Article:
What’s weird is that he does the complete opposite. He spends his life having dinner parties at tax collectors’ houses, at healing the outcast and forgiving prostitutes. So while at Matt’s place, our tax collector, the Pharisees have huddled together watching the going on’s with their beady eyes and confront Jesus disciples about it: “Why does your teacher eat with the tax collectors and ‘sinners’?” Matt 9:11

Jesus gets up and replies to them himself: “It is not the healthy who need a doctor, but the sick.” (Matt 9:12). The Pharisees assumed they were healthy, they were righteous. Jesus said this with an element of what we’d call sarcasm. He’s here to save people, but these people think they are already saved so why come to the doctor?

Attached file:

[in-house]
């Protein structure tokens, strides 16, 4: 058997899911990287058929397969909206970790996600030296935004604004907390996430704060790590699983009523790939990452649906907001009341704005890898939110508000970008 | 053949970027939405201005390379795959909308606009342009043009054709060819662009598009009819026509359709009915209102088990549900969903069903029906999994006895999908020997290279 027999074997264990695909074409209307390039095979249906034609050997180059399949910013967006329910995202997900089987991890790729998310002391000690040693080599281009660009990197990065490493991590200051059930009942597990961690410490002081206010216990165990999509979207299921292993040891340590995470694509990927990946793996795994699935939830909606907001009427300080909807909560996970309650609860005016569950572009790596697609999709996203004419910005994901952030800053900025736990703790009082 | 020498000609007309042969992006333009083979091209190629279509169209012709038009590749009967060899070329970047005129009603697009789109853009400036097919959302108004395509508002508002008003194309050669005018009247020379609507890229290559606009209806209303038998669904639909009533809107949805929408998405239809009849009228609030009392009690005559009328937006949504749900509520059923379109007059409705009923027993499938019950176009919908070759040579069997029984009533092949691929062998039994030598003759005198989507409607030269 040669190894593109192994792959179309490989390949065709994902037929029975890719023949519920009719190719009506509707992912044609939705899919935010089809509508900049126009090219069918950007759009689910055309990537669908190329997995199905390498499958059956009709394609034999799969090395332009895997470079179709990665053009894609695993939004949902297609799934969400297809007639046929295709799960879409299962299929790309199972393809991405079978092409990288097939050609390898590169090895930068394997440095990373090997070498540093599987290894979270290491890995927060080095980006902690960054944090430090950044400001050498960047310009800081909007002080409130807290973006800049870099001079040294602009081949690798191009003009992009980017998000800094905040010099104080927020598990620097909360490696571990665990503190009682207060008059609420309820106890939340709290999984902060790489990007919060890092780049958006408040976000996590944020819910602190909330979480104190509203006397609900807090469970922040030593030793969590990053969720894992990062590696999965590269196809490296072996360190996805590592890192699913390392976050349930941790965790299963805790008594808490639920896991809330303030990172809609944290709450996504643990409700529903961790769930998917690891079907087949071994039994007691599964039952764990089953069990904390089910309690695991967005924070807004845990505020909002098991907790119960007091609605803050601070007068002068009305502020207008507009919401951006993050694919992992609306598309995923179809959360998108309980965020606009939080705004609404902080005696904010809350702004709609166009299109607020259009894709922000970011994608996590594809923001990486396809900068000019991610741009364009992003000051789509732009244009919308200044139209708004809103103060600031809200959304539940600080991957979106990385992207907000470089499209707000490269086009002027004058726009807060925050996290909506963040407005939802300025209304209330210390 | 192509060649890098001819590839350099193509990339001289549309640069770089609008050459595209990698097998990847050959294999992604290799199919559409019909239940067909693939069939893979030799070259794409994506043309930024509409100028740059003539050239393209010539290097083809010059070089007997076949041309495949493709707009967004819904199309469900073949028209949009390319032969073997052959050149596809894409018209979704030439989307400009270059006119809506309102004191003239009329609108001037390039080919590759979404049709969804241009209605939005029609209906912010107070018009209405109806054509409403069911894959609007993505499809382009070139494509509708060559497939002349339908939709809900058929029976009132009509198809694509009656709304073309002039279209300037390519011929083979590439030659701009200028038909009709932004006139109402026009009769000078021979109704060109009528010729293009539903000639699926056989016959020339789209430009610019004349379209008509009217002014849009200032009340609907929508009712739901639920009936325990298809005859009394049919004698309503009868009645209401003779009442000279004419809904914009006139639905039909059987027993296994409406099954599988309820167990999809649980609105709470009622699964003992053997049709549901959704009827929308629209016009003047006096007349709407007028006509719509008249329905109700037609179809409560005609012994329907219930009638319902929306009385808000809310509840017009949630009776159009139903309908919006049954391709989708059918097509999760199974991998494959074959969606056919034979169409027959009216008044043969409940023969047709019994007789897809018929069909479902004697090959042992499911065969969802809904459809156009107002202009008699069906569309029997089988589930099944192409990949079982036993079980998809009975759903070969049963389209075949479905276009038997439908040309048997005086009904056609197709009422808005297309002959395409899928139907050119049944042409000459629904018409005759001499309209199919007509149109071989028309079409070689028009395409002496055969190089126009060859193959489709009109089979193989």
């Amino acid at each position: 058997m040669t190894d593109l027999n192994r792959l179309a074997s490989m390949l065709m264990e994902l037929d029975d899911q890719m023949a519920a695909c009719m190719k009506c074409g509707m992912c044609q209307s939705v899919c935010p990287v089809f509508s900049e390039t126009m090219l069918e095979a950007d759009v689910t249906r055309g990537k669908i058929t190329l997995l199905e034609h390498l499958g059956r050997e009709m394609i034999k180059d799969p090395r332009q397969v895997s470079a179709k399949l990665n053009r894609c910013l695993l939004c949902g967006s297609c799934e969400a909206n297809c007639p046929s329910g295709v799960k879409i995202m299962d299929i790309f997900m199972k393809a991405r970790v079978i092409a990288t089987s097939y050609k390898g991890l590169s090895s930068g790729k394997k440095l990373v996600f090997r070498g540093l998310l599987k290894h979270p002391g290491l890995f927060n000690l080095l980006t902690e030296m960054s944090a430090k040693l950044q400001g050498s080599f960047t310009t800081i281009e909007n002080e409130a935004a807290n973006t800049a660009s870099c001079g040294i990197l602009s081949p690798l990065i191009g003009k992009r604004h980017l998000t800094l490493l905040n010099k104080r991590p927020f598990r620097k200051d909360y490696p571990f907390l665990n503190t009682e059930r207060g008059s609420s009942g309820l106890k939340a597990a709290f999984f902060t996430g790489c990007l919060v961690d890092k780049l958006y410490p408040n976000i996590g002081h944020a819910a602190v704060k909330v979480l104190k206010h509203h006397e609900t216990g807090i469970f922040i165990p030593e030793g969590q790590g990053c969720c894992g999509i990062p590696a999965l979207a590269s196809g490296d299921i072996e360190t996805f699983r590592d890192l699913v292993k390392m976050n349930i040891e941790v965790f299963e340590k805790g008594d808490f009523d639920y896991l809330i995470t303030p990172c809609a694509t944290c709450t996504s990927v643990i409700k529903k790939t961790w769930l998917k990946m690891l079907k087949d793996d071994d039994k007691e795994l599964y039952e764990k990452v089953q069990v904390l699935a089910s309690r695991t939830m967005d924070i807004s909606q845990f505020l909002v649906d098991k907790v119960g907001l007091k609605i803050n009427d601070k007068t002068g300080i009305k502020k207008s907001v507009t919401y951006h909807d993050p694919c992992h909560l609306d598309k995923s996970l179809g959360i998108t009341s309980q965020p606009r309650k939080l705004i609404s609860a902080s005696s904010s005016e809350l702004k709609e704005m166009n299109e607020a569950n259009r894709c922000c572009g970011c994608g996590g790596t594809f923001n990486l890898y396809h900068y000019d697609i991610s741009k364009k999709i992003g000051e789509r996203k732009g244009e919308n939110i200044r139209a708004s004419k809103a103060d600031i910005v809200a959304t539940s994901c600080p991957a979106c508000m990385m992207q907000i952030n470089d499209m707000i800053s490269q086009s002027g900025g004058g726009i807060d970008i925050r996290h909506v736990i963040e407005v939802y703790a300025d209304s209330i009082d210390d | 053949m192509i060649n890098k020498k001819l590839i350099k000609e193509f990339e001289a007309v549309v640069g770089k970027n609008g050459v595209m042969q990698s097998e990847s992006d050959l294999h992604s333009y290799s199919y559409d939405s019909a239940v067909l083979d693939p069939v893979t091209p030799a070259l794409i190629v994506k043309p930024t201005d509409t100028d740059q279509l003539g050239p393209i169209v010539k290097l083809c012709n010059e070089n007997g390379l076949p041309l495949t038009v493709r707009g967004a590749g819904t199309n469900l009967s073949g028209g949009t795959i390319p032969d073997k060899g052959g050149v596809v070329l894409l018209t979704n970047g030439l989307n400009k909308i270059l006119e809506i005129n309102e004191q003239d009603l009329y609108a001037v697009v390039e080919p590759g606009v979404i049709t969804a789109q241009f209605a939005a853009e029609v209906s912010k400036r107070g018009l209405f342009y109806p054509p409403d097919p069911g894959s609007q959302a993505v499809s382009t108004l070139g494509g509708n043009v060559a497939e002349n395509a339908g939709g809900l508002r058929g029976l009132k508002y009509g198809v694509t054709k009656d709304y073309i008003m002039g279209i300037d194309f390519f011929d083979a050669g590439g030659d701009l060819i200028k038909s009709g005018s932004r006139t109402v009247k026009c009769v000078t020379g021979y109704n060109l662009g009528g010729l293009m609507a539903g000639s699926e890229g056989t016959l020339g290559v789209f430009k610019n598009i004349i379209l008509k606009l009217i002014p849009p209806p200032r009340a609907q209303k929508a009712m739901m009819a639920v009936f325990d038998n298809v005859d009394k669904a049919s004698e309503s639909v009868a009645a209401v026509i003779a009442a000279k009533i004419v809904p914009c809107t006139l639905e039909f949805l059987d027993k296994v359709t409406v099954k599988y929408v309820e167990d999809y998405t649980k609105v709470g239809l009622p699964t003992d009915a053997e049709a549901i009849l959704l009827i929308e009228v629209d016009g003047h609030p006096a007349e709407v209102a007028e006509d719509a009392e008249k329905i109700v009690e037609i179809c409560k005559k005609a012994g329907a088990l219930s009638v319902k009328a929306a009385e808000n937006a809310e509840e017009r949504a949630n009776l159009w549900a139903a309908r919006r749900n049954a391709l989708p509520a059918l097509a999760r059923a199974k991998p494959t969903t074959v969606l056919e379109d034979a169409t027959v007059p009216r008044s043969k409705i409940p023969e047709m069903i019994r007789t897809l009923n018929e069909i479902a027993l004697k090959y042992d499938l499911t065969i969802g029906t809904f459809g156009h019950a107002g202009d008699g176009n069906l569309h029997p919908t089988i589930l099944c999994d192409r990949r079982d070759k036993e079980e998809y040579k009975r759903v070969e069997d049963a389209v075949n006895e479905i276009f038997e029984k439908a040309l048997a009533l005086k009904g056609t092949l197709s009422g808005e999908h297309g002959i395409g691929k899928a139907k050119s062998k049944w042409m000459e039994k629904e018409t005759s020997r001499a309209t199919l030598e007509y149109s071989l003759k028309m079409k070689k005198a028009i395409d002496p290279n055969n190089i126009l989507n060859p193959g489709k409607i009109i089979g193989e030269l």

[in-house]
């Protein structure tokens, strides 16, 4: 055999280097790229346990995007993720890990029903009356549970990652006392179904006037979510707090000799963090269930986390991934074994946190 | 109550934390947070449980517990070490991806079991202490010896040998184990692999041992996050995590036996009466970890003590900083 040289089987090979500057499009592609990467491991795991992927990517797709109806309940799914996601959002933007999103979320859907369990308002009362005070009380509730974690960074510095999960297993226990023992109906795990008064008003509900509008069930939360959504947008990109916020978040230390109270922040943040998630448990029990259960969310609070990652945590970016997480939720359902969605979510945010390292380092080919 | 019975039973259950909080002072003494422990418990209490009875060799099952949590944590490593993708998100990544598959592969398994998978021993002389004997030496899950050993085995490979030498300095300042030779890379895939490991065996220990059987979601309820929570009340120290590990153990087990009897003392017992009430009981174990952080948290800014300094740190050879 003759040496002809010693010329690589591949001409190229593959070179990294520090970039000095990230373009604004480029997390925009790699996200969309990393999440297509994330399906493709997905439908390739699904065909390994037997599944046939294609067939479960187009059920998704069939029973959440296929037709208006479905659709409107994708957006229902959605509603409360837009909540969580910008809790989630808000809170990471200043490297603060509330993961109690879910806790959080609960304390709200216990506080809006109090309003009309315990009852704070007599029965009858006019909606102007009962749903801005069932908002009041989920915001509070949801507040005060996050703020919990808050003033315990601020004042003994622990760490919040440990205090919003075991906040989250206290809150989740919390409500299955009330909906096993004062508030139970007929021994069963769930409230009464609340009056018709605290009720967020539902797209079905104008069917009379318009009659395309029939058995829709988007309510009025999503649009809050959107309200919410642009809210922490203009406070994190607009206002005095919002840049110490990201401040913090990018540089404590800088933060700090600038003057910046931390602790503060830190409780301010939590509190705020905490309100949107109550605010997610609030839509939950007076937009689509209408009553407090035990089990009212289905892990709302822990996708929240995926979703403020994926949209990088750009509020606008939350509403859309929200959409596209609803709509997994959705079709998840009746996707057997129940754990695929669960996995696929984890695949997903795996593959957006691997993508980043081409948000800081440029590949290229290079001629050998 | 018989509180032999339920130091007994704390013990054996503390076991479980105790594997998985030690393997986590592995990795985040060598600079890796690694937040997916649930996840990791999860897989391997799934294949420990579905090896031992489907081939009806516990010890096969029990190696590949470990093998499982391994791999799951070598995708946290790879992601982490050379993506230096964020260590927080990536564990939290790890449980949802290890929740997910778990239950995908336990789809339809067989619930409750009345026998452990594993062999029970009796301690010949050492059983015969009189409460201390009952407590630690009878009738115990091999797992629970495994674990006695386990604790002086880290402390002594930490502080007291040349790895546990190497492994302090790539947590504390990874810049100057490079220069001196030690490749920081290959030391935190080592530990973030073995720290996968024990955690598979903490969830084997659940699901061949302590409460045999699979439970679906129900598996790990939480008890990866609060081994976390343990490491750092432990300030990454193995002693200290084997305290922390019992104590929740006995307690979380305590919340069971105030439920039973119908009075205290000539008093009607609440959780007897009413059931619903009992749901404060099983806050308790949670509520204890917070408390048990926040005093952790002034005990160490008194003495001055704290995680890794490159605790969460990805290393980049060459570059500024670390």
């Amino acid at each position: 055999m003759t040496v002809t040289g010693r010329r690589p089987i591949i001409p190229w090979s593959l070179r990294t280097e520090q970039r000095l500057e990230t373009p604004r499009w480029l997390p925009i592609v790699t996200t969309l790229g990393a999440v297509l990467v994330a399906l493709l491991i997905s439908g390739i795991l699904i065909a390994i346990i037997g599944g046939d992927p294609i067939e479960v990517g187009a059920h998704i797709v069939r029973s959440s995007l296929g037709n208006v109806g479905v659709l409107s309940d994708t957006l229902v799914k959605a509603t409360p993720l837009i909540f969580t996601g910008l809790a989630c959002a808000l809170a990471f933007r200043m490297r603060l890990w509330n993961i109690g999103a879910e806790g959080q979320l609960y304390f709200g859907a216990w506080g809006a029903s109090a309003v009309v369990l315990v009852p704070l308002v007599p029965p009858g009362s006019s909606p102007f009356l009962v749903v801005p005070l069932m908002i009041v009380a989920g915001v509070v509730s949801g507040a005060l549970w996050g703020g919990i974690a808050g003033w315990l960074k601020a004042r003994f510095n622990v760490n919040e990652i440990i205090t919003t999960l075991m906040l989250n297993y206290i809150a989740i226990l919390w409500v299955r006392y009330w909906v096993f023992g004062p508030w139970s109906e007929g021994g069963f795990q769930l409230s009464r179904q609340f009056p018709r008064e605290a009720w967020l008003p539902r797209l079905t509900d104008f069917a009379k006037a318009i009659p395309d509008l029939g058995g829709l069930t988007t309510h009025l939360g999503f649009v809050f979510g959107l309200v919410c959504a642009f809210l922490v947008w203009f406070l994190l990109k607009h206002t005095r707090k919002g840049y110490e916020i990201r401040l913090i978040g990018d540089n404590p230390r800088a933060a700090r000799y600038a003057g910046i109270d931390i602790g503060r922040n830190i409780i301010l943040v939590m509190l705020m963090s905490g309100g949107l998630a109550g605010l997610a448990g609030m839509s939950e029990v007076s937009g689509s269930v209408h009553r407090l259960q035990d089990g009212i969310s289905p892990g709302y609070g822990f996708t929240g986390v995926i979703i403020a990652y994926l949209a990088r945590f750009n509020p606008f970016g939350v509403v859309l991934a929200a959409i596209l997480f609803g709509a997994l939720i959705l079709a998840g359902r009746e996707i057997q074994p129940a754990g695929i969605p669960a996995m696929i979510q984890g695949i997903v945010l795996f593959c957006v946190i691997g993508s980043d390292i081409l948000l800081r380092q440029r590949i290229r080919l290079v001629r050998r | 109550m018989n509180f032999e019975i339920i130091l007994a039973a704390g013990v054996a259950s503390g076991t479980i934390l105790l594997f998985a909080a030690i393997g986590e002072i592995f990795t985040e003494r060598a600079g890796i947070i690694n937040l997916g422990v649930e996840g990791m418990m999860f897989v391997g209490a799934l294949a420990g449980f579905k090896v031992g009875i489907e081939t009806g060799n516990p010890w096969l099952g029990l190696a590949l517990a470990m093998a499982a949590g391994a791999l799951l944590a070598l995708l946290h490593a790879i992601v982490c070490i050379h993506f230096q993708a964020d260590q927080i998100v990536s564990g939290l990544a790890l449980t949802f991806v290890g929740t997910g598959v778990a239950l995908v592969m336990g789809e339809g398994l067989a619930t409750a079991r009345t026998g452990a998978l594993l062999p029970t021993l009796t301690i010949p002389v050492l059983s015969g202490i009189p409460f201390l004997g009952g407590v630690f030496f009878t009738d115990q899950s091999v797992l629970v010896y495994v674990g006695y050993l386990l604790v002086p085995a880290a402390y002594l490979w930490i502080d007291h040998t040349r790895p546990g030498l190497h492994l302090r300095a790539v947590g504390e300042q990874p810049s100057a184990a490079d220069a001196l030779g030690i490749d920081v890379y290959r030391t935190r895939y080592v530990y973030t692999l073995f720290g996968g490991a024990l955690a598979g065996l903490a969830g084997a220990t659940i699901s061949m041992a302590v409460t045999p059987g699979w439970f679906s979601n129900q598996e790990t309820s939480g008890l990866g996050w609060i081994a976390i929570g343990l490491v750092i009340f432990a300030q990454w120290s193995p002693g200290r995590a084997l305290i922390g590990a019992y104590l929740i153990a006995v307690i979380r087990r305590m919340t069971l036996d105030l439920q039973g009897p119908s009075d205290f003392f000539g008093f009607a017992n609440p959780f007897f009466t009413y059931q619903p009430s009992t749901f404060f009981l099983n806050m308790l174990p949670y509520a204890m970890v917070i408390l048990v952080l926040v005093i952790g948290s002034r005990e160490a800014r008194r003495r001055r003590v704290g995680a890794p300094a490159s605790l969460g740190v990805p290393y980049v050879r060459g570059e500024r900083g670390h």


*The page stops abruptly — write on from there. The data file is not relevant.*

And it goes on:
Jesus then went on the quote an Old Testament passage that they would be well acquianted with : “I desire mercy, not sacrifice”(Hosea 6:6). Basically, God prioritises grace over sacrifice. And finally Jesus reveals his mission statement: “I have come not to call the righteous, but sinners.” (Matt 9:13)

Think about it. Grace is inviting to the unrighteous and threatening to the self-righteous. Grace cannot be earned, but it is instead given. It’s given to those that recognise that they need it. As awful as it sounds to say this, no-one is ‘good’ enough to be in God’s good books without grace. No matter how many charities you donate to, how many children you adopt, how much volunteering you do, how many people you help, none of it amounts or will ever amount to the perfection you need to achieve eternal life.

You can only get there through grace.